3 Min Read

Learning and Love- Not Far from the Tree

Not Far from the Tree is an intimate, fun and eye-opening look into identity and family. A story that spans across generations and countries from Algeria to Perth, the show, written by Sabrina Hafid and directed by Laura Liu, engages a semi-autobiographical storytelling experience.

Walking into the space, designed by Nikita Bernardo, feels like walking into someone’s home. Family photos and a kitchen setting welcome us in, we’re even offered freshly baked bread, alongside a stuffed puppet sat on a chair dressed in a suit.

Sabrina’s storytelling moves between time and space. The show follows her father from Algeria, her sister’s experience in Australia, the puppet (representing corruption in Algeria) and then herself and her own experiences. Using a microphone Sabrina plays with voice effects to portray different characters. We are also addressed in a more personal current voice that ties parts of the story together.

Not Far from the Tree. Photography by Mustafa Al Mahdi.

The show is colourful and full of sensory material (such as the bread) but for me the greatest element is the humour. The specificity and the warmth of Sabrina as a performer wins the audiences favour quickly. Within these moments of humour, the story becomes less of a reflection and more an active telling experience. This is very important to ensure we are not lost or lulled by such a reflective mood.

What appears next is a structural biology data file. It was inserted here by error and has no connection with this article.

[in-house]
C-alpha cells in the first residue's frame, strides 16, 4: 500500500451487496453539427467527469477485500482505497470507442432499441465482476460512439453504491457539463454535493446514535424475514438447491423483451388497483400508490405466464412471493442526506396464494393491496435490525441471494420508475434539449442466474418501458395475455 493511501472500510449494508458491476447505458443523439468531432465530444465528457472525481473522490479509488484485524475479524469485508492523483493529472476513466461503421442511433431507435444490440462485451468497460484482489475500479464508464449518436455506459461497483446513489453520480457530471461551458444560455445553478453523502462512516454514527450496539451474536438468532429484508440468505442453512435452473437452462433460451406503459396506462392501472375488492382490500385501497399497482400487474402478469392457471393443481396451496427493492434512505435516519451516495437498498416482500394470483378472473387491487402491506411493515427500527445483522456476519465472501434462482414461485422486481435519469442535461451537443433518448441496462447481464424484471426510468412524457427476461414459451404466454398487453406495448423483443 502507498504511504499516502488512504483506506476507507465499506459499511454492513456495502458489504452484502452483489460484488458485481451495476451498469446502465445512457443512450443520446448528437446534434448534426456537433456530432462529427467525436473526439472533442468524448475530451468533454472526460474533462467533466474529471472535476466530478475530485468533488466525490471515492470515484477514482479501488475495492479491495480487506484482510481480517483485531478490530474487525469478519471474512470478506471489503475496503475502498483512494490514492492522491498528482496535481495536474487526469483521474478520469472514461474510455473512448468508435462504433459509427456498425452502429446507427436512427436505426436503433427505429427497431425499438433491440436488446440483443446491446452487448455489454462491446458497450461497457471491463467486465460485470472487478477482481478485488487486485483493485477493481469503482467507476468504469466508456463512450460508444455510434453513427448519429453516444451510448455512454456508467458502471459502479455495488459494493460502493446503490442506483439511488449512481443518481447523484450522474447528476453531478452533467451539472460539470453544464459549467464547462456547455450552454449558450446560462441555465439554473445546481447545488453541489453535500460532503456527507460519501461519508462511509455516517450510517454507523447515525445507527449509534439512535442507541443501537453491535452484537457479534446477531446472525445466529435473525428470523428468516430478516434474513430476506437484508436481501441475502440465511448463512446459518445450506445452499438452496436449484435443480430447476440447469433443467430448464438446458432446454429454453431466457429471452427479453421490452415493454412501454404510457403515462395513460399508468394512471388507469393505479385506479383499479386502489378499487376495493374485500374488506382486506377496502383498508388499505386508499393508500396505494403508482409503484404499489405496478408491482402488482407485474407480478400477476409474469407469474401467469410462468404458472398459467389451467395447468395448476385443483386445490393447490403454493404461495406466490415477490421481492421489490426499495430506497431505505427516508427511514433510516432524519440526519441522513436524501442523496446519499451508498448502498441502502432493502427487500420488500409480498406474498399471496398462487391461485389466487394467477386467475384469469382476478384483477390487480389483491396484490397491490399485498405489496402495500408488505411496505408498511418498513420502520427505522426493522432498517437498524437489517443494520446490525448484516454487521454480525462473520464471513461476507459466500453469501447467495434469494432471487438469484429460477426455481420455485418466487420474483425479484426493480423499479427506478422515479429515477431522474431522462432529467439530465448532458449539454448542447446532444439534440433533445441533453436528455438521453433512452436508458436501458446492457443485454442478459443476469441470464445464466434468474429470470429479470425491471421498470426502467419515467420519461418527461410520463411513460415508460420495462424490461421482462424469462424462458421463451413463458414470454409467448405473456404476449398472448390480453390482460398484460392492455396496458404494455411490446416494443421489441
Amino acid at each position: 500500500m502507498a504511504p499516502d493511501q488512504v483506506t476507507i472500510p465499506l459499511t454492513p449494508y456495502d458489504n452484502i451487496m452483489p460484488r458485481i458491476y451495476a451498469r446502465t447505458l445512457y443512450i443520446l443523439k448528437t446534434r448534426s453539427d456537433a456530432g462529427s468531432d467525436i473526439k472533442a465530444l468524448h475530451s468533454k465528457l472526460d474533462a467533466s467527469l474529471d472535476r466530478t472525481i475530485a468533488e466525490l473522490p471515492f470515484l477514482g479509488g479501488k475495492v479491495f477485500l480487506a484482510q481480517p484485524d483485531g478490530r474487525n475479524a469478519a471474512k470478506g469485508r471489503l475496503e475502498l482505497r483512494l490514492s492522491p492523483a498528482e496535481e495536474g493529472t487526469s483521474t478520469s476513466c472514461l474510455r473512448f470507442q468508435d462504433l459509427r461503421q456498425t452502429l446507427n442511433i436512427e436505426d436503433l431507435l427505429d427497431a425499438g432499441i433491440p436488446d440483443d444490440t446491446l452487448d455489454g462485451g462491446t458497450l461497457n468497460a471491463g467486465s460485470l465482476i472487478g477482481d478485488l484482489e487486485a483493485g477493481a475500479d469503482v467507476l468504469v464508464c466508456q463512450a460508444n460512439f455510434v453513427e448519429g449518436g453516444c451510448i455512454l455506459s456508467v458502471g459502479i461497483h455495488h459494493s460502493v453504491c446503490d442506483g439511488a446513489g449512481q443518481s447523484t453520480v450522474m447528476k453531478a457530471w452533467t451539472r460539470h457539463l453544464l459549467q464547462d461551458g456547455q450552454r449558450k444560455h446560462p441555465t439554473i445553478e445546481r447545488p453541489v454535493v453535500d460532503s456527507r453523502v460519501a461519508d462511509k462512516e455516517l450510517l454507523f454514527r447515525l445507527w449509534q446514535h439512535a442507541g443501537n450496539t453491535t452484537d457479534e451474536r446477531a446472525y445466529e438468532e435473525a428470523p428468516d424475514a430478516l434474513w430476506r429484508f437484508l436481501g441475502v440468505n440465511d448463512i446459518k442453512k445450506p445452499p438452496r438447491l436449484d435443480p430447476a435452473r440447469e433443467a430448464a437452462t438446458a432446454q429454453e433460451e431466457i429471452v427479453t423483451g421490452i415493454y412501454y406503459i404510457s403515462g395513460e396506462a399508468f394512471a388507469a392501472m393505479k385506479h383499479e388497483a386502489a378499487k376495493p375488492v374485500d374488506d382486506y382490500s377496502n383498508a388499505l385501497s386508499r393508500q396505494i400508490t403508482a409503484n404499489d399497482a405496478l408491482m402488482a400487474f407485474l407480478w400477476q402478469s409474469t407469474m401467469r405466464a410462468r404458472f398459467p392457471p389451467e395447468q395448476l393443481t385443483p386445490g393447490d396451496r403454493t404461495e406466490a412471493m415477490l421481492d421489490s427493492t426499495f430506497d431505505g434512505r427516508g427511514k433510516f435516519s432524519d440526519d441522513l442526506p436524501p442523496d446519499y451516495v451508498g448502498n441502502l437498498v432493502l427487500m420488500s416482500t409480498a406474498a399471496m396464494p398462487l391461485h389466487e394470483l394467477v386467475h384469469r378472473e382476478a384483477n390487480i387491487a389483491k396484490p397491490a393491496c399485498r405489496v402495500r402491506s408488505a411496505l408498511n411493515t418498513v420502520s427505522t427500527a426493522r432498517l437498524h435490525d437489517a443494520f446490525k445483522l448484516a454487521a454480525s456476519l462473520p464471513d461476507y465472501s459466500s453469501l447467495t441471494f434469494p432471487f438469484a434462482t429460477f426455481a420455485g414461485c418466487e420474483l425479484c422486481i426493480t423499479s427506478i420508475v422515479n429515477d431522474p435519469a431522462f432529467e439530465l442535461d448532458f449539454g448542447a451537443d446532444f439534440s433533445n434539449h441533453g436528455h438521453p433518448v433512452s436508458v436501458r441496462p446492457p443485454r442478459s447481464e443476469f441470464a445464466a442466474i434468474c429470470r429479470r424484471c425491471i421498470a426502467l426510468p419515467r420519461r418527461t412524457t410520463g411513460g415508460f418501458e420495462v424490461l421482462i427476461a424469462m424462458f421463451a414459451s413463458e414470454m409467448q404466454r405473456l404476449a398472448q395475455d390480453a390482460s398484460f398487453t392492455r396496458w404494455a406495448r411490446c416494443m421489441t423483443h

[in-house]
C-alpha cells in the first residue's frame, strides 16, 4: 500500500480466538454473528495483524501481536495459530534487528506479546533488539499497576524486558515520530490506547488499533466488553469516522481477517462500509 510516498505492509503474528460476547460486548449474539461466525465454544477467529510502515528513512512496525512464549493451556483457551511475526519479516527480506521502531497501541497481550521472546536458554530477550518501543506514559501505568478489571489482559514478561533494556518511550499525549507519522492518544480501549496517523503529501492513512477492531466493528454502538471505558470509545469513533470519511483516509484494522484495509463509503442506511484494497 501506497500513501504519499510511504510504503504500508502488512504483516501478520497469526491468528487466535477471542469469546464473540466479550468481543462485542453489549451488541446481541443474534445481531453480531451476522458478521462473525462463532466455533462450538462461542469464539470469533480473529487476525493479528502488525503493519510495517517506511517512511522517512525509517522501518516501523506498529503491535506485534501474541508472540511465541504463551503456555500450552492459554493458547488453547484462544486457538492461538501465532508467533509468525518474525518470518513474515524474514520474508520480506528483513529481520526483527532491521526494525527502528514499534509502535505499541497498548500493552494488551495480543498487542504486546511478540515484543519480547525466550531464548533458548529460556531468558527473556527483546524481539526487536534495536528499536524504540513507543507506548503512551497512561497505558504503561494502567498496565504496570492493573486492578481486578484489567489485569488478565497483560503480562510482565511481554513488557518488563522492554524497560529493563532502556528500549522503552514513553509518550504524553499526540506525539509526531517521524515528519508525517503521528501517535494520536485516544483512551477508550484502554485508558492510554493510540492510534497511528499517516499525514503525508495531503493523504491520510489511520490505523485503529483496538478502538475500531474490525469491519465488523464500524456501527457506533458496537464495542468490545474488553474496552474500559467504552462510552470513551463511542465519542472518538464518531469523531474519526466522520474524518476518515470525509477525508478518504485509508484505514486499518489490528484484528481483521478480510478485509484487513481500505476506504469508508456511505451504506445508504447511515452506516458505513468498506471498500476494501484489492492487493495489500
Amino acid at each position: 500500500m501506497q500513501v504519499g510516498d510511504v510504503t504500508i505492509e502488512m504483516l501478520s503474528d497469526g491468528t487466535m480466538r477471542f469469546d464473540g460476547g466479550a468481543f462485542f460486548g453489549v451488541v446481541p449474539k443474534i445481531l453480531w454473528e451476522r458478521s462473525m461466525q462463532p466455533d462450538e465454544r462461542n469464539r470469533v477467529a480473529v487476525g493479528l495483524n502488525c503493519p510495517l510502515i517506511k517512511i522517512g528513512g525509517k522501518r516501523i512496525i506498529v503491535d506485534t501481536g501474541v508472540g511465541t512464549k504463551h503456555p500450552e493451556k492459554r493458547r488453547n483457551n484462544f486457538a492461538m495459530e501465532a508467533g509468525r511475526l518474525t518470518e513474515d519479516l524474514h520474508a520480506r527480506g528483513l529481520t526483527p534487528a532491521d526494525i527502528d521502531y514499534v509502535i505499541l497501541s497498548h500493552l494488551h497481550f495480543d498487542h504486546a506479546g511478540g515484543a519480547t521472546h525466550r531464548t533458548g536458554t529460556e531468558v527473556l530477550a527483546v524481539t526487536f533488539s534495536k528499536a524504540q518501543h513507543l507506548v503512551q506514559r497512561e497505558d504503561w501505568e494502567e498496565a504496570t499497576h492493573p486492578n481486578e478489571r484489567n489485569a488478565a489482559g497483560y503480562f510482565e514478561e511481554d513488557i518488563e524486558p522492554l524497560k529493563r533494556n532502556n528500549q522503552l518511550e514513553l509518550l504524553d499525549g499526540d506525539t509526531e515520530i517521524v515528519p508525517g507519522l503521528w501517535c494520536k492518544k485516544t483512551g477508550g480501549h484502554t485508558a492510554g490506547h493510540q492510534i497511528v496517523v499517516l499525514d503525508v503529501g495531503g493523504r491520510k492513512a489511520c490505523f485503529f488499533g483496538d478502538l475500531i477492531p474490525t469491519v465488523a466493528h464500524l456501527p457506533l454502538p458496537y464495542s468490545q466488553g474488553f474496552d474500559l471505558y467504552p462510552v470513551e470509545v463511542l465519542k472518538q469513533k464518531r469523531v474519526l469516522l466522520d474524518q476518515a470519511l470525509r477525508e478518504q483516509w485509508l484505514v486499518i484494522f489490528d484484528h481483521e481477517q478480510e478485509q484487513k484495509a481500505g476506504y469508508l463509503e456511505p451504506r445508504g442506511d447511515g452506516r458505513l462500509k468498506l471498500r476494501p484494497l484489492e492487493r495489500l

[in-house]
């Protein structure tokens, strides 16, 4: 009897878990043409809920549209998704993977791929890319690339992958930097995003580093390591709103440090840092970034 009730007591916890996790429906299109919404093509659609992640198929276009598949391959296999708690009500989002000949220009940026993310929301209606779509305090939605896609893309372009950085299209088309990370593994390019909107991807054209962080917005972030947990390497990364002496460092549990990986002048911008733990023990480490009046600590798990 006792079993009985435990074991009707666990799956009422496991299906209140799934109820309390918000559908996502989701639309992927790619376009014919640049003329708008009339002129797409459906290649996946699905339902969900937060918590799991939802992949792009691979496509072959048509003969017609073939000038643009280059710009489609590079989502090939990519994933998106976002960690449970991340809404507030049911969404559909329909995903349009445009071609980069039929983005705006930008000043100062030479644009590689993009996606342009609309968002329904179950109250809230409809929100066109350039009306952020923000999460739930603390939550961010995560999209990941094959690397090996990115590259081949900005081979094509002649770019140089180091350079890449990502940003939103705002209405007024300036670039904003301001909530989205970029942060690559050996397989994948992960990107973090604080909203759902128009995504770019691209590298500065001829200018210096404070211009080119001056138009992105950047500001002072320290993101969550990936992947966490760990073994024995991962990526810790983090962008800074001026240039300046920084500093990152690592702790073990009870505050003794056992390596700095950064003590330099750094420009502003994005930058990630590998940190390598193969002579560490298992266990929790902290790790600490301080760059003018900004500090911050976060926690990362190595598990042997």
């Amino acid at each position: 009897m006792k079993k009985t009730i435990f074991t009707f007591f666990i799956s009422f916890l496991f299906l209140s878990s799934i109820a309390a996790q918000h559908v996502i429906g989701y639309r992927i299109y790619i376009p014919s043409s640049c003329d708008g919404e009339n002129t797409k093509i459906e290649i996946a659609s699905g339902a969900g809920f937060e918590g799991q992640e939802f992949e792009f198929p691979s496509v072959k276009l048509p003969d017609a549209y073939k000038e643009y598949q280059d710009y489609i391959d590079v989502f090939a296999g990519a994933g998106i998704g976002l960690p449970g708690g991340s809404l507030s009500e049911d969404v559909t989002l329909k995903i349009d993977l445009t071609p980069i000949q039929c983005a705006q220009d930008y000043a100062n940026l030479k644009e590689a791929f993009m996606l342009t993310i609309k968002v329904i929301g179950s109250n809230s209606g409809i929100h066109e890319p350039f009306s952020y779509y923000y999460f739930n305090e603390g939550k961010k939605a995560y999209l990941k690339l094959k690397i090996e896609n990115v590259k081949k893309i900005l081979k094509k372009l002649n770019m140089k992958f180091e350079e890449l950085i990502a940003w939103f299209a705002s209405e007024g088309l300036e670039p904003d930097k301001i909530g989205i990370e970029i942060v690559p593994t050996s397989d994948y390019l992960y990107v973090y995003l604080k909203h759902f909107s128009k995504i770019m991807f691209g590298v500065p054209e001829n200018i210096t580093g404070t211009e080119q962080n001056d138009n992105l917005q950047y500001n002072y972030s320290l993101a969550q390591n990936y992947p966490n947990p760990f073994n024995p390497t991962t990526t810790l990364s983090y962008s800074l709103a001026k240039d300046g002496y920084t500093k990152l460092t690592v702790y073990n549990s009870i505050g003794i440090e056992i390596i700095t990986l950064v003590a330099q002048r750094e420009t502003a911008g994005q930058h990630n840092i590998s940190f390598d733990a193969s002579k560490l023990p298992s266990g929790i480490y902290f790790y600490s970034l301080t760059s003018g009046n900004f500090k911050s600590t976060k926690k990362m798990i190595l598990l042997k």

The fact that Sabrina is a teacher as well as artist is refreshingly evident and I learnt so much about Algeria and the plight of families, such as Sabrina’s. The show exemplifies the ability theatre has to be a means of communication and learning. 

The show has space to grow even further. I would have loved to see some of the explorations on a larger scale, or more deeply unpacked through elements such as costume which could potentially pull us into different time periods.

Not Far from the Tree. Photography by Mustafa Al Mahdi.

Not Far from the Tree is a highly poignant and educational look into family and identity against the backdrop of persona and social developments. While it is fun and bright in parts, most of all, Sabrina Hafid allows us to see how important her story is to her- and that is powerful to see.

In a world where identity is often seen as a battleground, we are reminded that the stories of our past can be a strength and embraced with pride.

Not Far from the Tree is on now at The Blue Room Theatre until May 6.